- Directors: William Wyler
- Producers: Hal B Wallis
- Writers: Howard Koch, Based on the play by W Somerset Maugham
- Genres: Crime, Drama, Film-Noir, Mystery
- Actors: Bette Davis, Herbert Marshall, James Stephenson
On a moonlit night in the opening scene, Leslie Crosbie (Bette Davis), the wife of a British rubber plantation manager in Malaya, shoots and kills a man whom her male servant recognizes as Geoff Hammond (David Newell). She tells the servant to send for her husband Robert (Herbert Marshall), who is working at one of the plantations. Her husband returns, having summoned his attorney and a British police inspector. Leslie tells them that Geoff Hammond “tried to make love to me” and she killed him to save her honor.
Leslie is placed under arrest and put in prison in Singapore as a matter of form to await trial for murder. Everyone believes she acted heroically, with the exception of her attorney, Howard Joyce (James Stephenson), who seems to be rather suspicious of her motives. Howard’s suspicions seem justified when his clerk Ong Chi Seng (Victor Sen Yung) shows him a copy of a letter Leslie wrote to Hammond the day she killed him, informing him she would be home alone that evening and pleading with him to visit her. Ong Chi Seng tells Howard that the letter is in the possession of Hammond’s widow (Gale Sondergaard), a Eurasian woman who lives in the Chinese quarter of town. Howard then confronts Leslie with the damning evidence and forces her to confess to Hammond’s cold-blooded killing; but Leslie cleverly manipulates the attorney into agreeing to buy back the letter.
In a dazed state after the pressure of the trial and her confrontation with Robert, Leslie wanders out into the moonlight and begins walking outside the gate almost as if she knows that someone is waiting for her. There she meets Mrs. Hammond and her henchman. Mrs Hammond kills her with a knife, after the henchman has overpowered her. As the two attemp to silently slip out, they are confronted by a policeman who question their whereabouts. The policeman tells the two to move along and both walk away from the scene. The clouds which hid the moons rays, darken the area where Leslie Crosbies body was killed. In the end, the clouds open and the moons rays shine at the area where her body lays but no one is there to see her body.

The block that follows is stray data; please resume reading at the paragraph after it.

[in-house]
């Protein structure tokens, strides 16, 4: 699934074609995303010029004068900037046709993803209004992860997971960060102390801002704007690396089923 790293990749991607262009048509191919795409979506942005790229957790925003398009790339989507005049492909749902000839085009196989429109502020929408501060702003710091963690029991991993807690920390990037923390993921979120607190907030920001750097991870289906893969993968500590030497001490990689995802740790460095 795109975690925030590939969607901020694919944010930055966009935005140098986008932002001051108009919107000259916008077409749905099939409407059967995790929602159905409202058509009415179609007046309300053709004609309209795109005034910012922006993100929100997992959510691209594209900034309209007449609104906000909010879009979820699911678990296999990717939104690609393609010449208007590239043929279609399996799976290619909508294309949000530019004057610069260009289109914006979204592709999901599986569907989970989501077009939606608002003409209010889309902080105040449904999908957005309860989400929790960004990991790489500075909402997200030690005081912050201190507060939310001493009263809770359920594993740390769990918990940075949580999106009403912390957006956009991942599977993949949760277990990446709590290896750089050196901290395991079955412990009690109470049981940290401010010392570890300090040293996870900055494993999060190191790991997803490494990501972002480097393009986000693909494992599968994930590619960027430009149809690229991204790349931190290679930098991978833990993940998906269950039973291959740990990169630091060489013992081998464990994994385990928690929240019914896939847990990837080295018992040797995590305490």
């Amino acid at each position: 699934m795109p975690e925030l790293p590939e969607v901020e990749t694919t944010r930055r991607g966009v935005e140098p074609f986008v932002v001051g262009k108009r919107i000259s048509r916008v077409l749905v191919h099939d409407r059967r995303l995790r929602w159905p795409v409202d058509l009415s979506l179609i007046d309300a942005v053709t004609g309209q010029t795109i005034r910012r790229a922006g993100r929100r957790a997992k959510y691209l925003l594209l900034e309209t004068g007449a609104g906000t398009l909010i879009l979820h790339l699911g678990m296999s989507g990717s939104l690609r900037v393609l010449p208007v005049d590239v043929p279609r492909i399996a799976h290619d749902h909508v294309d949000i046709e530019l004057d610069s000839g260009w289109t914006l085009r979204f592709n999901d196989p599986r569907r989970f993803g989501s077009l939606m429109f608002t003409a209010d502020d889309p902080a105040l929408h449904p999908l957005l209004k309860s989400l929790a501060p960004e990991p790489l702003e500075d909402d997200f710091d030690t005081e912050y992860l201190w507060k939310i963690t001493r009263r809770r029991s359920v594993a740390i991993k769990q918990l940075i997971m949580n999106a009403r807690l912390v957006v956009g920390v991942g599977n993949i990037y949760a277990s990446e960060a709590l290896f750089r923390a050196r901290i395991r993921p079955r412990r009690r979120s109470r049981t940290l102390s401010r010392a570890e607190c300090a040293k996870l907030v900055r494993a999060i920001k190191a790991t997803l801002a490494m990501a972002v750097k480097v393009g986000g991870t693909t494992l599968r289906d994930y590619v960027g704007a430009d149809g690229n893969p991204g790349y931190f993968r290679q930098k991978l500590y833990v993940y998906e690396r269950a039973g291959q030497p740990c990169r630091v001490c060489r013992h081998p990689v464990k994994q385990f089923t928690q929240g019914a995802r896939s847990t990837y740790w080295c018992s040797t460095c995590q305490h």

- Directors: Howard Hawks
- Producers: Howard Hawks, Jesse L Lasky, Hal B Wallis
- Writers: Harry Chandlee, Abem Finkel, John Huston, Howard Koch
- Genres: Biography, Drama, History, War
- Actors: Gary Cooper, Walter Brennan
Alvin York (Gary Cooper), a poor Tennessee hillbilly, is an exceptional marksman, but a ne’er-do-well prone to drinking and fighting, which doesn’t make things any easier for his patient mother (Margaret Wycherly). He undergoes a religious awakening and turns his life around, assisted by Pastor Rosier Pile (Walter Brennan).
When York is drafted into the army for World War I, he tries to avoid induction as a conscientious objector due to his religious beliefs. His status as a true conscientious objector is rejected since his church has no official standing and he reluctantly reports for army basic training. During basic training, his superiors find out that he is a phenomenal marksman and promote him to corporal.